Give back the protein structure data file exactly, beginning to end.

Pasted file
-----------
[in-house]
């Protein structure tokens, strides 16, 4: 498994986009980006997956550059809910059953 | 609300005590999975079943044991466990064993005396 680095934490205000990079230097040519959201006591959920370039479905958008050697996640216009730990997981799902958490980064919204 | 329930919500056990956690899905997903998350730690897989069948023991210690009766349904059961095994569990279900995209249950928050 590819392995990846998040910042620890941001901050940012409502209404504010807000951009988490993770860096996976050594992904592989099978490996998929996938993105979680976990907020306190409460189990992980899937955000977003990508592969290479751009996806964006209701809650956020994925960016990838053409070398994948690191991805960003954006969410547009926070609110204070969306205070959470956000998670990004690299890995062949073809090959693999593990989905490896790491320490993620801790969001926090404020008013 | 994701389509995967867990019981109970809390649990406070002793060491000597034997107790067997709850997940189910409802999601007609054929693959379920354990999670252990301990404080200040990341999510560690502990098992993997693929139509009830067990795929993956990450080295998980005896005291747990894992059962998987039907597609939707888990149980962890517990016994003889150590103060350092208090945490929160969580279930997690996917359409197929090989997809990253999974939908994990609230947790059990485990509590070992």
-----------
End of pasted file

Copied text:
[in-house]
């Protein structure tokens, strides 16, 4: 498994986009980006997956550059809910059953 | 609300005590999975079943044991466990064993005396 680095934490205000990079230097040519959201006591959920370039479905958008050697996640216009730990997981799902958490980064919204 | 329930919500056990956690899905997903998350730690897989069948023991210690009766349904059961095994569990279900995209249950928050 590819392995990846998040910042620890941001901050940012409502209404504010807000951009988490993770860096996976050594992904592989099978490996998929996938993105979680976990907020306190409460189990992980899937955000977003990508592969290479751009996806964006209701809650956020994925960016990838053409070398994948690191991805960003954006969410547009926070609110204070969306205070959470956000998670990004690299890995062949073809090959693999593990989905490896790491320490993620801790969001926090404020008013 | 994701389509995967867990019981109970809390649990406070002793060491000597034997107790067997709850997940189910409802999601007609054929693959379920354990999670252990301990404080200040990341999510560690502990098992993997693929139509009830067990795929993956990450080295998980005896005291747990894992059962998987039907597609939707888990149980962890517990016994003889150590103060350092208090945490929160969580279930997690996917359409197929090989997809990253999974939908994990609230947790059990485990509590070992």